Harvey’s talent has always been expressed (as I’ve pointed out before) through the adoption of masks: she is a ventriloquist, giving voice to imaginary souls. Even the wartime vignettes of Let England Shake, inspired though they may have been by the singer’s research, were works of the imagination. Paradoxically, though, you can only pull this off if your adopted voice makes contact with something inside you, and this gives an insight into the problem people have with analysing Hope VI.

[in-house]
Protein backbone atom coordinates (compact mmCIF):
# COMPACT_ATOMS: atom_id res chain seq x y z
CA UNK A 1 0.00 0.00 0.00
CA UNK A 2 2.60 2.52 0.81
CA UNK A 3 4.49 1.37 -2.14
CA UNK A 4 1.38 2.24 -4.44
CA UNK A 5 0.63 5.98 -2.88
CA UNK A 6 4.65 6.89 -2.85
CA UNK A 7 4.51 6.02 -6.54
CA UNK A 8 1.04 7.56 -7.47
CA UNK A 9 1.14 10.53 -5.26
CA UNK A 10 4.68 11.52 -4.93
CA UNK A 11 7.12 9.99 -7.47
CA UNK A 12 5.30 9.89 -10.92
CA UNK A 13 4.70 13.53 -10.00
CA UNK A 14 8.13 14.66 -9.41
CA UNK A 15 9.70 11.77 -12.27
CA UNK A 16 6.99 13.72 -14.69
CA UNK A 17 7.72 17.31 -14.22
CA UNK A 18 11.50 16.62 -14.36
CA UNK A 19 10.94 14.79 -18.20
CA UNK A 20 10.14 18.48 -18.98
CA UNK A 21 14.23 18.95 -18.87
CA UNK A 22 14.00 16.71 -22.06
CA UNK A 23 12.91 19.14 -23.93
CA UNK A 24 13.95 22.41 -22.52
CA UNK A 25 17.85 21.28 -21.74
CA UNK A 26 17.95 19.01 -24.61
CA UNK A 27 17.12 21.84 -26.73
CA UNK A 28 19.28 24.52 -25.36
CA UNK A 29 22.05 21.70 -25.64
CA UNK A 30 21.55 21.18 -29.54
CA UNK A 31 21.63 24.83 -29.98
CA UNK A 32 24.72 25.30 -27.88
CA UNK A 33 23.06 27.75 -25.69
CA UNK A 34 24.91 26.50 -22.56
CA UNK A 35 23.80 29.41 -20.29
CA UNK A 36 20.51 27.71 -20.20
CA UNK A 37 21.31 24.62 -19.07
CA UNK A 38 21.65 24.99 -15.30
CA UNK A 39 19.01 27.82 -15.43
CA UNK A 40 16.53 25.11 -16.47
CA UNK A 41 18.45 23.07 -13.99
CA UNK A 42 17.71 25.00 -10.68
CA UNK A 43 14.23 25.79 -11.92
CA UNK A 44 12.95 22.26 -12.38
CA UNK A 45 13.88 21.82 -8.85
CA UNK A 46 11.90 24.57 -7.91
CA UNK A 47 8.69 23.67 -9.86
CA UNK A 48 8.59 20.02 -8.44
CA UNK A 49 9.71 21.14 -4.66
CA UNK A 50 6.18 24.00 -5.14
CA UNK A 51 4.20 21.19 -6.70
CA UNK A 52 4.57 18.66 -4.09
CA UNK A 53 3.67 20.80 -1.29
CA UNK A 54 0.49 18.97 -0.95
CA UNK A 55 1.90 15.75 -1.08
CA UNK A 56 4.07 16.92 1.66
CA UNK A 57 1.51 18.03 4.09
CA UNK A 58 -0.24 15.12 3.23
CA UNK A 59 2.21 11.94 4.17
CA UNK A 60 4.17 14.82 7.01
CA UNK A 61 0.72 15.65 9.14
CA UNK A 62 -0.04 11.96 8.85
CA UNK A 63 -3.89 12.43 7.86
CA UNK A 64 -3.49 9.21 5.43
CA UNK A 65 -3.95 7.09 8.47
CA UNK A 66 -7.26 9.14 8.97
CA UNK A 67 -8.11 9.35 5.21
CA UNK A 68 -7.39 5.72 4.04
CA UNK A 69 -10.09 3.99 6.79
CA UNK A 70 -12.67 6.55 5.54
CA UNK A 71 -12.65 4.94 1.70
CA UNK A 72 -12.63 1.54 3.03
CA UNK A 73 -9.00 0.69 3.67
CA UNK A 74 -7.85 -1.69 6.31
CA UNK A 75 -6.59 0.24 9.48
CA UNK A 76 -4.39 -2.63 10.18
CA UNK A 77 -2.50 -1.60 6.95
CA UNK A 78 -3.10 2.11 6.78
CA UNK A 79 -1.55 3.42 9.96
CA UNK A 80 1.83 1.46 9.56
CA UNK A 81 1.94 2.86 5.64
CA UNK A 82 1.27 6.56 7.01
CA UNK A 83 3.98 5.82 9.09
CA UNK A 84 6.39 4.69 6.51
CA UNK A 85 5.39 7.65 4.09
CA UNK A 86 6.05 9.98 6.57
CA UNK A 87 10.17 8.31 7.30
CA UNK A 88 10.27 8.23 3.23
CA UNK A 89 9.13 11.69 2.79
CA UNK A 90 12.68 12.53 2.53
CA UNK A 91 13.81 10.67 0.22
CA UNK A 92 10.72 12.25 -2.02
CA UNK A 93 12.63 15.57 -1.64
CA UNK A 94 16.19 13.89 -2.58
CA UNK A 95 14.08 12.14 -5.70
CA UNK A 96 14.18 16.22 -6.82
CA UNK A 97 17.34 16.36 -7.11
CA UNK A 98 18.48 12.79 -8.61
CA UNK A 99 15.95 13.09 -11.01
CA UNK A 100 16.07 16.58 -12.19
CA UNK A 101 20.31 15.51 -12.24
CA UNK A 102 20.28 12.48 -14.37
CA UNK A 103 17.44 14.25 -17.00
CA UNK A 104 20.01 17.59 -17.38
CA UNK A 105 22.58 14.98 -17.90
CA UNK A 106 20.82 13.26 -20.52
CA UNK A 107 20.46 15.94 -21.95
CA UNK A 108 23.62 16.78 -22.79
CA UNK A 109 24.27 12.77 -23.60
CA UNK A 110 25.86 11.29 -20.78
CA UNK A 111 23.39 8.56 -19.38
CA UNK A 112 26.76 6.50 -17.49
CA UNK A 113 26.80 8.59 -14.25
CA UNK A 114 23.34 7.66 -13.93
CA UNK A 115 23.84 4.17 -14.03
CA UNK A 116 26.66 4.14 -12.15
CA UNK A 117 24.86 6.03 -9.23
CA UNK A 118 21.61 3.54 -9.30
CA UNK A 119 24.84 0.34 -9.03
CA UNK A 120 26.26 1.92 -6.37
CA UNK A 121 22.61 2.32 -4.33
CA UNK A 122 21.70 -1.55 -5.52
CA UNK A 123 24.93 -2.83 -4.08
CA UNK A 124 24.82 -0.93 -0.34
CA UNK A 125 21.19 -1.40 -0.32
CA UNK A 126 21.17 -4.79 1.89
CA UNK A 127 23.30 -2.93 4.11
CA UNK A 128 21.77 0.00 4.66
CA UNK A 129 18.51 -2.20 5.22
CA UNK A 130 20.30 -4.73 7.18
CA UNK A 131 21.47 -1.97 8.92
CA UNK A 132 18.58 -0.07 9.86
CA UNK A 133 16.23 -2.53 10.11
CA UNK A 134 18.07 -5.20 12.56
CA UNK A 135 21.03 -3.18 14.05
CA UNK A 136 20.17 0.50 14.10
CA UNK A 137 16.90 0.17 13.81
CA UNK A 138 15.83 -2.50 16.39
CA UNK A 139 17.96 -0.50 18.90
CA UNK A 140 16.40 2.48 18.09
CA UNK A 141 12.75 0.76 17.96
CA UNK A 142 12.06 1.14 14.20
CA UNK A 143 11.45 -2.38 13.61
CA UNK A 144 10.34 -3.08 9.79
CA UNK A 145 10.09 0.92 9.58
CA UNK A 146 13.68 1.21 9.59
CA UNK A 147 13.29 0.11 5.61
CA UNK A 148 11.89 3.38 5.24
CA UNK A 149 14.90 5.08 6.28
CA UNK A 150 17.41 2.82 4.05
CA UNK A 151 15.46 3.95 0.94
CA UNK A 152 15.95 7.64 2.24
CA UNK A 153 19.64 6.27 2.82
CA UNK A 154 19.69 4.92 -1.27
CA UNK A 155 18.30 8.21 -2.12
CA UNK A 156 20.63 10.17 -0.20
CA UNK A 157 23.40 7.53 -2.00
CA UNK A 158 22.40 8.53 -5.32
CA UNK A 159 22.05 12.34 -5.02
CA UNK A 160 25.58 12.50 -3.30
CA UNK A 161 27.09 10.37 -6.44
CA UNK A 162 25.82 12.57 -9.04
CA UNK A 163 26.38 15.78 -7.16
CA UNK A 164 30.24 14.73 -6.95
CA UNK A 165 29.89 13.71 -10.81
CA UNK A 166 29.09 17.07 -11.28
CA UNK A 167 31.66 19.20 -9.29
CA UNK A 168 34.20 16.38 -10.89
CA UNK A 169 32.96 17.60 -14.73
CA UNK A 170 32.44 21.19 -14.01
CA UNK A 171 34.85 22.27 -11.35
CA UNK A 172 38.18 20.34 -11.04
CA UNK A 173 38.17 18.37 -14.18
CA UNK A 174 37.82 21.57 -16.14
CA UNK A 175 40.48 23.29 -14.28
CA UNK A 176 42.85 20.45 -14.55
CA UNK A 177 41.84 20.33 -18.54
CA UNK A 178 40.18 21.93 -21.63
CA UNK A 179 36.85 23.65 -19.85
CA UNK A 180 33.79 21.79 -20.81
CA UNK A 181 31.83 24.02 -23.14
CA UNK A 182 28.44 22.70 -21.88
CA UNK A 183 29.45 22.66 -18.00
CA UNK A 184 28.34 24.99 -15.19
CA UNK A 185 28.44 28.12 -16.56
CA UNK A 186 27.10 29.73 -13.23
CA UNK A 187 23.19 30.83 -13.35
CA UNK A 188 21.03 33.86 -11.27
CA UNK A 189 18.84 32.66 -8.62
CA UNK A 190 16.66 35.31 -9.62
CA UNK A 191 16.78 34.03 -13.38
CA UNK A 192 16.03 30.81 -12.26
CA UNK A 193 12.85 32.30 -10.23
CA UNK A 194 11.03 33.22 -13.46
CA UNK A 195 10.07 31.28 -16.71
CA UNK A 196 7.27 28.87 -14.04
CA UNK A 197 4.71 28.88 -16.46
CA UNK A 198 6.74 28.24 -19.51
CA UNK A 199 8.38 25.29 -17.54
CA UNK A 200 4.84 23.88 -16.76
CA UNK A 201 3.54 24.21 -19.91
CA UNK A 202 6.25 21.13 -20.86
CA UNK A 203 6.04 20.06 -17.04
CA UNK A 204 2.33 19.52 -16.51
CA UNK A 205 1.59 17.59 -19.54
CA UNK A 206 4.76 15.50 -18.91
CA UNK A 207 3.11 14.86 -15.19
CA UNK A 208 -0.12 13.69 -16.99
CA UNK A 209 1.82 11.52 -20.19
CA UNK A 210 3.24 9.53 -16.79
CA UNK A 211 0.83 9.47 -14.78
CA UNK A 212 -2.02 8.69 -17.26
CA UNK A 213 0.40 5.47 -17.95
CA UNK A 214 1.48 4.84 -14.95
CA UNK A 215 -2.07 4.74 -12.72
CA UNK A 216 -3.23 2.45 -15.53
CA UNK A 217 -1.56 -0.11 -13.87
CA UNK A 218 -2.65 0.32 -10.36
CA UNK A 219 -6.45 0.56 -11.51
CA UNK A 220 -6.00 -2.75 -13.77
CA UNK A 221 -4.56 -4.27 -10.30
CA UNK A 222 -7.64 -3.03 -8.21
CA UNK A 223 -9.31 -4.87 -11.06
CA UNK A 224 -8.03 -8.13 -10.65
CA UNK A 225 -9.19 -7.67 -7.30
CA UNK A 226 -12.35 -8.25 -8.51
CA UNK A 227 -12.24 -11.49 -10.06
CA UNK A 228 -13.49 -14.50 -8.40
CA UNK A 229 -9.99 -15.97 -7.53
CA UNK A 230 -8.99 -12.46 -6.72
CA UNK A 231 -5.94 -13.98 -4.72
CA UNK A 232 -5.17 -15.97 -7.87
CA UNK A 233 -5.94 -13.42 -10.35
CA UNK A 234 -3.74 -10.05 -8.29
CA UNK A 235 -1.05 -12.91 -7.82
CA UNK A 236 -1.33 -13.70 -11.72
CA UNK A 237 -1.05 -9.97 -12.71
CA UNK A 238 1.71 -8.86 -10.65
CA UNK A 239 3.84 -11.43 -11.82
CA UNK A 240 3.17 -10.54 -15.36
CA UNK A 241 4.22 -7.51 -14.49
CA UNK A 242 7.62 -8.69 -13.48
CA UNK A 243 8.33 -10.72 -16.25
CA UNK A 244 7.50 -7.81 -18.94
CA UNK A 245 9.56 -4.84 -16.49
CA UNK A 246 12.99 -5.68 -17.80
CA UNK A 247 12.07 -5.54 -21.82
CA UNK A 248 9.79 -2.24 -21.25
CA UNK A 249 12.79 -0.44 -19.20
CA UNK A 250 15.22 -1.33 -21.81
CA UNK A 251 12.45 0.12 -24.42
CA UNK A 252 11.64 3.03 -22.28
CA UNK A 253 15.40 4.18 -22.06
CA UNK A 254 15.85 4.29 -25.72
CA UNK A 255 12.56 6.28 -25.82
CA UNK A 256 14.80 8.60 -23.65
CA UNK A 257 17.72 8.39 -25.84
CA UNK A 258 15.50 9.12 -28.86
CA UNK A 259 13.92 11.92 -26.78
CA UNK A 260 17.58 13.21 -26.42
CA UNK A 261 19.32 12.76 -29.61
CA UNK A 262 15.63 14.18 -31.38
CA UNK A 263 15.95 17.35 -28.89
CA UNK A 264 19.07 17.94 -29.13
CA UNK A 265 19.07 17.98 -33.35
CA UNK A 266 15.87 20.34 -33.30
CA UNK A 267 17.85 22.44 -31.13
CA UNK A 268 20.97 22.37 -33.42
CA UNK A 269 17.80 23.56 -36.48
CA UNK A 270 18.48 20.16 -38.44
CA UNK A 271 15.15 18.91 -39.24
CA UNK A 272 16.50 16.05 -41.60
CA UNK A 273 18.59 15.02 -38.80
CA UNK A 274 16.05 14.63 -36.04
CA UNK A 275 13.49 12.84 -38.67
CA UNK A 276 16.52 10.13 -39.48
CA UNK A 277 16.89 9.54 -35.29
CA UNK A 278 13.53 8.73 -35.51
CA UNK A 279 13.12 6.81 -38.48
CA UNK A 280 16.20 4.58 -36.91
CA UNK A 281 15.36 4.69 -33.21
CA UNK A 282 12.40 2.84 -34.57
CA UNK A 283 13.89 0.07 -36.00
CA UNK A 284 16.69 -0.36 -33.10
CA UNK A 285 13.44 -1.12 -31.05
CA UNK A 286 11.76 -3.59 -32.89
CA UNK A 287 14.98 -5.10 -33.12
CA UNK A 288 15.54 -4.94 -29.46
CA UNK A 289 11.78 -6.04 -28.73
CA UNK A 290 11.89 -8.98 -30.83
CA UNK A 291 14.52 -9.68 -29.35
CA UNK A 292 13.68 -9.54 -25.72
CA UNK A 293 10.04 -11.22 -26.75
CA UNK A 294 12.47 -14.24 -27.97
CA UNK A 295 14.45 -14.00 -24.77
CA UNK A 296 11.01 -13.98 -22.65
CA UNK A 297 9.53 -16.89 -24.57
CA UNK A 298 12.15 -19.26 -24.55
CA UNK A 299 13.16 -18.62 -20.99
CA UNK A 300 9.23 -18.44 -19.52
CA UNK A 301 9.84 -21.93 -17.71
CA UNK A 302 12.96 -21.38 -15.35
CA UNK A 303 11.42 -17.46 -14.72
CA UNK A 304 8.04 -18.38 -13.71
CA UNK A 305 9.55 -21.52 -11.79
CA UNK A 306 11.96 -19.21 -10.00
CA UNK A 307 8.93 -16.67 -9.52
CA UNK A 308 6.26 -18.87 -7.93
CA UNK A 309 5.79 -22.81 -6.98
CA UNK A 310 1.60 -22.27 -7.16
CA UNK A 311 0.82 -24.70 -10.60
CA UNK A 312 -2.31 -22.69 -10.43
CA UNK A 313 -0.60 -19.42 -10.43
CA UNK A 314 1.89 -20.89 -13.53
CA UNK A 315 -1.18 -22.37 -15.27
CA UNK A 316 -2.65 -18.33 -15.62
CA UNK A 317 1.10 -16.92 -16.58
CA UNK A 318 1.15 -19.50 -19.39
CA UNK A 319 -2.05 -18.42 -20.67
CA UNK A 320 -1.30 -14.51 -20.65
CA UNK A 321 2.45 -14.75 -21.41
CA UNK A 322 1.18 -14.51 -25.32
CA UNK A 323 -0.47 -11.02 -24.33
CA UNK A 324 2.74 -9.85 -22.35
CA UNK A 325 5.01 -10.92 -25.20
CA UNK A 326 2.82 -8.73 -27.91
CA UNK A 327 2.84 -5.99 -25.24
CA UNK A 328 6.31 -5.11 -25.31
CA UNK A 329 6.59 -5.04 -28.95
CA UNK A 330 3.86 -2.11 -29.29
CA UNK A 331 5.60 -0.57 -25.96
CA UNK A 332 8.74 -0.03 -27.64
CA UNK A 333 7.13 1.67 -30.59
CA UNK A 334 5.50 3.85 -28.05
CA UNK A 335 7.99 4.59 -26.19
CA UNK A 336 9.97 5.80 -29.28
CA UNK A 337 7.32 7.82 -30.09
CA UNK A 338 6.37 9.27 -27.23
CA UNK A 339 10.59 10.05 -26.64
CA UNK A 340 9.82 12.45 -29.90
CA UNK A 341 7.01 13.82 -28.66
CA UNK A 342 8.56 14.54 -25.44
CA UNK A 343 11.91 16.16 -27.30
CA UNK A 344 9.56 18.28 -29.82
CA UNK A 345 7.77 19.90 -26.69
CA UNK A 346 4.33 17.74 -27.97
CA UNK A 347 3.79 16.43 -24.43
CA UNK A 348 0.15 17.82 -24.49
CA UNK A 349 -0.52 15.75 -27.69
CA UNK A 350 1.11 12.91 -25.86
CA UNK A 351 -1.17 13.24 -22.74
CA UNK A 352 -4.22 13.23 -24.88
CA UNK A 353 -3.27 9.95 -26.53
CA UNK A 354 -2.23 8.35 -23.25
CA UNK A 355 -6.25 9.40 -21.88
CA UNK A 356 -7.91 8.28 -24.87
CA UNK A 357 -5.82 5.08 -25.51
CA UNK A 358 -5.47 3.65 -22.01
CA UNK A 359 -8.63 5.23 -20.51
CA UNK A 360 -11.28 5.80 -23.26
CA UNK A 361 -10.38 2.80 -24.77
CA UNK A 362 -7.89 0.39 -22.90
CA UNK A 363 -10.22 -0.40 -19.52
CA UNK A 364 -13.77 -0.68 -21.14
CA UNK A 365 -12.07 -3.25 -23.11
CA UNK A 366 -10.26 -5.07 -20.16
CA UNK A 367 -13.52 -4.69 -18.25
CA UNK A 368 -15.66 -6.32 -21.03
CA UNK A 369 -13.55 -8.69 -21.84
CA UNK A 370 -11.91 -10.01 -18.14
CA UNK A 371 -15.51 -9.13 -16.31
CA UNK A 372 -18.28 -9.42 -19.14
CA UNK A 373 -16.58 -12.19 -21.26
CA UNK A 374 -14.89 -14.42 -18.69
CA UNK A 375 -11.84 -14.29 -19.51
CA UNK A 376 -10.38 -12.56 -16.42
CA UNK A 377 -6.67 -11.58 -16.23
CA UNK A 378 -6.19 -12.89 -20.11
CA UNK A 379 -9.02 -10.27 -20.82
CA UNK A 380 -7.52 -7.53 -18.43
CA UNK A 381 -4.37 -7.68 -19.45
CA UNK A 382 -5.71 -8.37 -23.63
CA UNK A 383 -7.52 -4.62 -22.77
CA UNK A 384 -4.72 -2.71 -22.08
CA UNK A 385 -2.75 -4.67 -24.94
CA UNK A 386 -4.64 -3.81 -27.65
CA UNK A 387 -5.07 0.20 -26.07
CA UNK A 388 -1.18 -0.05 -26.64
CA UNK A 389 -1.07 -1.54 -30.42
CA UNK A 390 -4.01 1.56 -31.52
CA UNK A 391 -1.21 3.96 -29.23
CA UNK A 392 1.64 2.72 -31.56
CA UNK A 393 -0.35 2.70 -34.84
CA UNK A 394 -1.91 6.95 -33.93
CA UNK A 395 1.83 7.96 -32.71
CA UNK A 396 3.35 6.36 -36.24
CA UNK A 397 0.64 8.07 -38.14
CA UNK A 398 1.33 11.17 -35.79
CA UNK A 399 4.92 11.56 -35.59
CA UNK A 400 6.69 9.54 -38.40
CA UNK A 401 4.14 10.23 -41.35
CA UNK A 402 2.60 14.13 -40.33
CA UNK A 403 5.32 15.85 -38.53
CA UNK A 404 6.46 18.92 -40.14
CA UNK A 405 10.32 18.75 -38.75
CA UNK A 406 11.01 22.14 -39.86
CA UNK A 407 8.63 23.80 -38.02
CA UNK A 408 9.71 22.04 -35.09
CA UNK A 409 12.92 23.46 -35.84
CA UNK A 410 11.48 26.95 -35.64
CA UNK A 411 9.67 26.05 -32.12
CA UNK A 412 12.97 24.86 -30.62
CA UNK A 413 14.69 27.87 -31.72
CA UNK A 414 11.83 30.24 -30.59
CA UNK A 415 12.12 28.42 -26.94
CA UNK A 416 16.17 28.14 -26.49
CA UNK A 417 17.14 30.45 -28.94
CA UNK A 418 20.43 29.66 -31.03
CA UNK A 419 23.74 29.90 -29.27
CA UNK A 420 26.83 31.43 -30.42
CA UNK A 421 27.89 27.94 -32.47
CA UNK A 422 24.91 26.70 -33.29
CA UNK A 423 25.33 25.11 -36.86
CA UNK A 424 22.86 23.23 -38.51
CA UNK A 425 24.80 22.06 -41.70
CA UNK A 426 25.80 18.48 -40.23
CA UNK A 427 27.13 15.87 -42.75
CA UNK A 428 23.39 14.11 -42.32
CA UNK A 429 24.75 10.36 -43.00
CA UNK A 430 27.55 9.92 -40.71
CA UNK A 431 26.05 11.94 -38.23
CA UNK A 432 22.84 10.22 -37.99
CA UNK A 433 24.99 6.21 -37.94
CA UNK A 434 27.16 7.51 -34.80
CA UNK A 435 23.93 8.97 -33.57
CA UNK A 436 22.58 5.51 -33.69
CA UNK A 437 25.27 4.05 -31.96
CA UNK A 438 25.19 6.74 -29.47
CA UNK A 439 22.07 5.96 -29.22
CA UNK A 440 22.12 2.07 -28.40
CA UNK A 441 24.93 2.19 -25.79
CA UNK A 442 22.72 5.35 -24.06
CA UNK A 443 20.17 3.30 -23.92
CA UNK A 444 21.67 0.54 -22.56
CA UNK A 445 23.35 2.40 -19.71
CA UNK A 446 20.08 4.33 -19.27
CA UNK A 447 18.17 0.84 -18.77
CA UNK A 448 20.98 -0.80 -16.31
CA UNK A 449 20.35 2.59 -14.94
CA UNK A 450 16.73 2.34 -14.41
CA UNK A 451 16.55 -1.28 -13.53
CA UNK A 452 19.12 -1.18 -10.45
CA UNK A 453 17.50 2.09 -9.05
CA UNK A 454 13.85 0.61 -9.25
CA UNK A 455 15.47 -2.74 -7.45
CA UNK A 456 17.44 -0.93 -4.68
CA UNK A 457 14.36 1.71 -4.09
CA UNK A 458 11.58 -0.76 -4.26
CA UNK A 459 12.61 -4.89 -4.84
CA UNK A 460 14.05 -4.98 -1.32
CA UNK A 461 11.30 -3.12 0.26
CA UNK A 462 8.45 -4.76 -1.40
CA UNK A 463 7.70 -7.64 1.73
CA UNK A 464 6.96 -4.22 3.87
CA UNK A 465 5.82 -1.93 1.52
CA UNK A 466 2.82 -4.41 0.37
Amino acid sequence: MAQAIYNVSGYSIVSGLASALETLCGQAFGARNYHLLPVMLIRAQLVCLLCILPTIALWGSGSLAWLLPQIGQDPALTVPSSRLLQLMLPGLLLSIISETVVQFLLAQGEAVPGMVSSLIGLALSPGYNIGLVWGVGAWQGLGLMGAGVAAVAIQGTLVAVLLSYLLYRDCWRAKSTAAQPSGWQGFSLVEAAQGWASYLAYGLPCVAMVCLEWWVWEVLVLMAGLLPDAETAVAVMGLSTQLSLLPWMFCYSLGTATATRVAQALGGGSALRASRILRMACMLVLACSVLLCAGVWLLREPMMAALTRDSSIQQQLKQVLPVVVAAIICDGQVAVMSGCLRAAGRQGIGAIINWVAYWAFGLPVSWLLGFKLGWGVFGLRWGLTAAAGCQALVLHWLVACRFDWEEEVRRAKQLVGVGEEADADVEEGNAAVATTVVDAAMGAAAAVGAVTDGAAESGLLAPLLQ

Because here she tries something new, something of an entirely different order – to jet across the world gathering material which reflects the violence human beings work on each other, and to express it musically. The trouble is that her usual talent of ventriloquy is of no use in this project. To announce yourself as the John Pilger of Alternative Music (and Mr Pilger is mentioned in the sleeve notes) is grandiose enough: to ventriloquise the voices of the real, concrete people you may have met along the way would be grotesque presumption, and Ms Harvey doesn’t try, falling back, for the most part, on reportage and observation. Occasionally she takes words spoken to her as the starting-point for a song – as with 'The Community of Hope', or 'A Line in the Sand', which seems to hang around the statements of an aid worker in a refugee camp (perhaps) – but that’s also reportage rather than an attempt to inhabit someone else’s situation imaginatively.